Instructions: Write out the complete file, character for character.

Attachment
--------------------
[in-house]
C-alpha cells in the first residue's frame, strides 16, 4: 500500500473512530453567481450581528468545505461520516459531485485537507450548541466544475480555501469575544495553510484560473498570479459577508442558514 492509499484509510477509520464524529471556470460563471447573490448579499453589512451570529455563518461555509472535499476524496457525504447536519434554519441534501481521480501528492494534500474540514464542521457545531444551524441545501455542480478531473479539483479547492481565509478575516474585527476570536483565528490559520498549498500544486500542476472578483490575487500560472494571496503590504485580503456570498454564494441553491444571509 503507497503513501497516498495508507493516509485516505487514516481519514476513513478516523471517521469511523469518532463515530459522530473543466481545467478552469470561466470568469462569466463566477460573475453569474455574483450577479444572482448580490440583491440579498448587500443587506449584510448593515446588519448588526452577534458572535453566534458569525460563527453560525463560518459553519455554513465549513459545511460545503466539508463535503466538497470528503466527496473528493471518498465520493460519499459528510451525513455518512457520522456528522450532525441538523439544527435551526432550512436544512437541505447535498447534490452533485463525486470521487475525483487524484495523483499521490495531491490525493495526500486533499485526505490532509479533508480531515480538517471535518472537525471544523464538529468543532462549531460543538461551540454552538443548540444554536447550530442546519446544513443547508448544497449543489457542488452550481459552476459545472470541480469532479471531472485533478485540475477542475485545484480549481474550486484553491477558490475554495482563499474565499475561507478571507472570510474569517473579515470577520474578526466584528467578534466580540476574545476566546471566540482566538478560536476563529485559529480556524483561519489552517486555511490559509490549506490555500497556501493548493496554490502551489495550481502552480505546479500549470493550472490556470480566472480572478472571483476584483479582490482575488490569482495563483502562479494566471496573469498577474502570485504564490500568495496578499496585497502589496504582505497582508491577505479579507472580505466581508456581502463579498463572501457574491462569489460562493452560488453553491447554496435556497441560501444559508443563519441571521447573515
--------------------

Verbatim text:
[in-house]
C-alpha cells in the first residue's frame, strides 16, 4: 500500500473512530453567481450581528468545505461520516459531485485537507450548541466544475480555501469575544495553510484560473498570479459577508442558514 492509499484509510477509520464524529471556470460563471447573490448579499453589512451570529455563518461555509472535499476524496457525504447536519434554519441534501481521480501528492494534500474540514464542521457545531444551524441545501455542480478531473479539483479547492481565509478575516474585527476570536483565528490559520498549498500544486500542476472578483490575487500560472494571496503590504485580503456570498454564494441553491444571509 503507497503513501497516498495508507493516509485516505487514516481519514476513513478516523471517521469511523469518532463515530459522530473543466481545467478552469470561466470568469462569466463566477460573475453569474455574483450577479444572482448580490440583491440579498448587500443587506449584510448593515446588519448588526452577534458572535453566534458569525460563527453560525463560518459553519455554513465549513459545511460545503466539508463535503466538497470528503466527496473528493471518498465520493460519499459528510451525513455518512457520522456528522450532525441538523439544527435551526432550512436544512437541505447535498447534490452533485463525486470521487475525483487524484495523483499521490495531491490525493495526500486533499485526505490532509479533508480531515480538517471535518472537525471544523464538529468543532462549531460543538461551540454552538443548540444554536447550530442546519446544513443547508448544497449543489457542488452550481459552476459545472470541480469532479471531472485533478485540475477542475485545484480549481474550486484553491477558490475554495482563499474565499475561507478571507472570510474569517473579515470577520474578526466584528467578534466580540476574545476566546471566540482566538478560536476563529485559529480556524483561519489552517486555511490559509490549506490555500497556501493548493496554490502551489495550481502552480505546479500549470493550472490556470480566472480572478472571483476584483479582490482575488490569482495563483502562479494566471496573469498577474502570485504564490500568495496578499496585497502589496504582505497582508491577505479579507472580505466581508456581502463579498463572501457574491462569489460562493452560488453553491447554496435556497441560501444559508443563519441571521447573515